New study of the effects of feminizing hormones on testicular tissue in trans women

Most trans women on HRT are familiar with the phenomenon of “shrinkage”: atrophy of penile and testicular tissue, which typically becomes more pronounced the longer we’re on hormones. I’ve always wondered, as have many others, just what’s happening on the cellular level and what this really looks like. And a new study released this month provides an in-depth look at what, exactly, is being shrunk away here.

Kent et al. (2018) examined testicular tissue taken from 135 trans women who were undergoing either orchiectomy (removal of testes) or vaginoplasty at Mount Sinai Hospital. A majority had been taking estrogen along with an antiandrogen such as spironolactone, and these women were on HRT for an average of 7.9 years before surgery.

Notably, spermatogenesis – the production of sperm – was impaired or absent in the vast majority:

In total, 79% of patients (107/135) had no microscopic evidence of spermatogenesis on testicular pathology. Twenty-one percent (28/135) of specimens demonstrated some stage of spermatogenesis, including 4% (6/135) who had normal spermatogenesis in both testicles. Of those with impaired spermatogenesis, 61% (17/28) were in maturational arrest. Other less common findings included partial maturational arrest, few scattered spermatogonia, patchy spermatogenesis with surrounding fibrosis, and one individual had evidence of spermatogenesis in one testicle but not the other.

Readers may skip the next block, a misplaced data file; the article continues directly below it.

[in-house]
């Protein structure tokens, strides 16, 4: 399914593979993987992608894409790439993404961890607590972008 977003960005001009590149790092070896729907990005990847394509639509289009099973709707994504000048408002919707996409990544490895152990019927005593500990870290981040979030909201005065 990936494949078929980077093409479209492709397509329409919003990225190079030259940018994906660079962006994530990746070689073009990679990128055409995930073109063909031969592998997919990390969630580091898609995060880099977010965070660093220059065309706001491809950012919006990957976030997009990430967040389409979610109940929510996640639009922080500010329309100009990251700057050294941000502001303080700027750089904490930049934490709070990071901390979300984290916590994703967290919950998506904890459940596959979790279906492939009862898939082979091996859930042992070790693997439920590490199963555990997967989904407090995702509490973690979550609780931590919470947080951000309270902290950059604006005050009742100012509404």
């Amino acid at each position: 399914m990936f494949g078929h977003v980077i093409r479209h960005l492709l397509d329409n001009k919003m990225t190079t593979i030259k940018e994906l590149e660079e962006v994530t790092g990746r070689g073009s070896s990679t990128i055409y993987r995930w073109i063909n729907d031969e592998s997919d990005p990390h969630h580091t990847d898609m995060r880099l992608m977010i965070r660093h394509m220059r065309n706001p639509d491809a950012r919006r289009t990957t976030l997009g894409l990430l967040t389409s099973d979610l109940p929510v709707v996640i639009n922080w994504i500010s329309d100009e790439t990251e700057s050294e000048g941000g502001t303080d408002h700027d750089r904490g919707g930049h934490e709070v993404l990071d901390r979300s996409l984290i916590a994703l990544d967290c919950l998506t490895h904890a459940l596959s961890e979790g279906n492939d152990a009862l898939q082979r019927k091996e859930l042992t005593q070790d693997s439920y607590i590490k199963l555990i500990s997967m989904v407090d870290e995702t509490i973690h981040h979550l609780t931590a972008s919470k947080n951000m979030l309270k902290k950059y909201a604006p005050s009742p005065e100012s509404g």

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About Zinnia Jones

My work focuses on insights to be found across transgender healthcare, public health, psychiatry, and history of medicine, integrating these many perspectives and guided by the lived experiences of trans people. I live in Orlando with my family, and work mainly in technical writing.
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